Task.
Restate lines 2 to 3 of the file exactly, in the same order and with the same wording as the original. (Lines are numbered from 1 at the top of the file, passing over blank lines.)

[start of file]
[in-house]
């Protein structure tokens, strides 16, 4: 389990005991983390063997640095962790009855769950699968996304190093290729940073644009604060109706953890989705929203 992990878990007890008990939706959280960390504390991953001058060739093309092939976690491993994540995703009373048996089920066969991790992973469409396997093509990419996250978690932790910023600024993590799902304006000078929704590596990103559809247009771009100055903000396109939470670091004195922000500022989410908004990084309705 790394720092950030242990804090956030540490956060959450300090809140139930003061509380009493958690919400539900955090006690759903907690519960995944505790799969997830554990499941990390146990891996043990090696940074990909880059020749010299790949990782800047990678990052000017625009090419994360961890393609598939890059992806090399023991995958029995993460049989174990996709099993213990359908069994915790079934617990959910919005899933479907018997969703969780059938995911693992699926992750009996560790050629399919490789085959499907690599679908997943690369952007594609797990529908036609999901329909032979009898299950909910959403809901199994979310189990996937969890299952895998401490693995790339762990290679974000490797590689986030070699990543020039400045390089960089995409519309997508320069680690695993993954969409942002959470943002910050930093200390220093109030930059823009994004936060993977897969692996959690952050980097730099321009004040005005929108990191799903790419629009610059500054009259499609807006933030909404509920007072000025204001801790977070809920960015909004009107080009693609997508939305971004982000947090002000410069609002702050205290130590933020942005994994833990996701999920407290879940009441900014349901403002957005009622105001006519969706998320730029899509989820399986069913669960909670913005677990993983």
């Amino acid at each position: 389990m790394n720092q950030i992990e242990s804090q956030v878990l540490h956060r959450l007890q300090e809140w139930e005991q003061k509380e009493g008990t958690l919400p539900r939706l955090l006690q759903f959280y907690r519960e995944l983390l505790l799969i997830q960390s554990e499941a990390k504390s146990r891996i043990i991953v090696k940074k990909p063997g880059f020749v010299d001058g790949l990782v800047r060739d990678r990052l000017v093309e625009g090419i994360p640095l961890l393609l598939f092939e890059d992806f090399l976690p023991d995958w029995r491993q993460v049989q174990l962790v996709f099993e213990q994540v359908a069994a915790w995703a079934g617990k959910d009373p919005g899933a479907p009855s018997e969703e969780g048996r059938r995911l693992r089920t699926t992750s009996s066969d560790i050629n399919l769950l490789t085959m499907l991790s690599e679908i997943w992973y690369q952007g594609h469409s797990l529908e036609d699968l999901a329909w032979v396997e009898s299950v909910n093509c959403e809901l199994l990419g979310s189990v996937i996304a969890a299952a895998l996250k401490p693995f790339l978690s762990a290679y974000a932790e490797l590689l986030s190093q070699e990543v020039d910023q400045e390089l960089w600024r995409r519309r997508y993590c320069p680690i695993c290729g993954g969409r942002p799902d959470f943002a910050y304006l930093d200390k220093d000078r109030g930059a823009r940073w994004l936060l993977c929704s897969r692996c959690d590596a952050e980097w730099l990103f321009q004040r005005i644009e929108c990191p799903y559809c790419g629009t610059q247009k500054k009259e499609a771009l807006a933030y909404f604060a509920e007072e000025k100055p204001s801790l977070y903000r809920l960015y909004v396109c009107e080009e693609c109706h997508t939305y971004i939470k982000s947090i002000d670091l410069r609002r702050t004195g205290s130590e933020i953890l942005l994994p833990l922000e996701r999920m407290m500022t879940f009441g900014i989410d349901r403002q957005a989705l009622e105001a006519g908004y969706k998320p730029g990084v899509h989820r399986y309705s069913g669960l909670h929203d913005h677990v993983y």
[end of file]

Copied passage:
């Protein structure tokens, strides 16, 4: 389990005991983390063997640095962790009855769950699968996304190093290729940073644009604060109706953890989705929203 992990878990007890008990939706959280960390504390991953001058060739093309092939976690491993994540995703009373048996089920066969991790992973469409396997093509990419996250978690932790910023600024993590799902304006000078929704590596990103559809247009771009100055903000396109939470670091004195922000500022989410908004990084309705 790394720092950030242990804090956030540490956060959450300090809140139930003061509380009493958690919400539900955090006690759903907690519960995944505790799969997830554990499941990390146990891996043990090696940074990909880059020749010299790949990782800047990678990052000017625009090419994360961890393609598939890059992806090399023991995958029995993460049989174990996709099993213990359908069994915790079934617990959910919005899933479907018997969703969780059938995911693992699926992750009996560790050629399919490789085959499907690599679908997943690369952007594609797990529908036609999901329909032979009898299950909910959403809901199994979310189990996937969890299952895998401490693995790339762990290679974000490797590689986030070699990543020039400045390089960089995409519309997508320069680690695993993954969409942002959470943002910050930093200390220093109030930059823009994004936060993977897969692996959690952050980097730099321009004040005005929108990191799903790419629009610059500054009259499609807006933030909404509920007072000025204001801790977070809920960015909004009107080009693609997508939305971004982000947090002000410069609002702050205290130590933020942005994994833990996701999920407290879940009441900014349901403002957005009622105001006519969706998320730029899509989820399986069913669960909670913005677990993983």
């Amino acid at each position: 389990m790394n720092q950030i992990e242990s804090q956030v878990l540490h956060r959450l007890q300090e809140w139930e005991q003061k509380e009493g008990t958690l919400p539900r939706l955090l006690q759903f959280y907690r519960e995944l983390l505790l799969i997830q960390s554990e499941a990390k504390s146990r891996i043990i991953v090696k940074k990909p063997g880059f020749v010299d001058g790949l990782v800047r060739d990678r990052l000017v093309e625009g090419i994360p640095l961890l393609l598939f092939e890059d992806f090399l976690p023991d995958w029995r491993q993460v049989q174990l962790v996709f099993e213990q994540v359908a069994a915790w995703a079934g617990k959910d009373p919005g899933a479907p009855s018997e969703e969780g048996r059938r995911l693992r089920t699926t992750s009996s066969d560790i050629n399919l769950l490789t085959m499907l991790s690599e679908i997943w992973y690369q952007g594609h469409s797990l529908e036609d699968l999901a329909w032979v396997e009898s299950v909910n093509c959403e809901l199994l990419g979310s189990v996937i996304a969890a299952a895998l996250k401490p693995f790339l978690s762990a290679y974000a932790e490797l590689l986030s190093q070699e990543v020039d910023q400045e390089l960089w600024r995409r519309r997508y993590c320069p680690i695993c290729g993954g969409r942002p799902d959470f943002a910050y304006l930093d200390k220093d000078r109030g930059a823009r940073w994004l936060l993977c929704s897969r692996c959690d590596a952050e980097w730099l990103f321009q004040r005005i644009e929108c990191p799903y559809c790419g629009t610059q247009k500054k009259e499609a771009l807006a933030y909404f604060a509920e007072e000025k100055p204001s801790l977070y903000r809920l960015y909004v396109c009107e080009e693609c109706h997508t939305y971004i939470k982000s947090i002000d670091l410069r609002r702050t004195g205290s130590e933020i953890l942005l994994p833990l922000e996701r999920m407290m500022t879940f009441g900014i989410d349901r403002q957005a989705l009622e105001a006519g908004y969706k998320p730029g990084v899509h989820r399986y309705s069913g669960l909670h929203d913005h677990v993983y």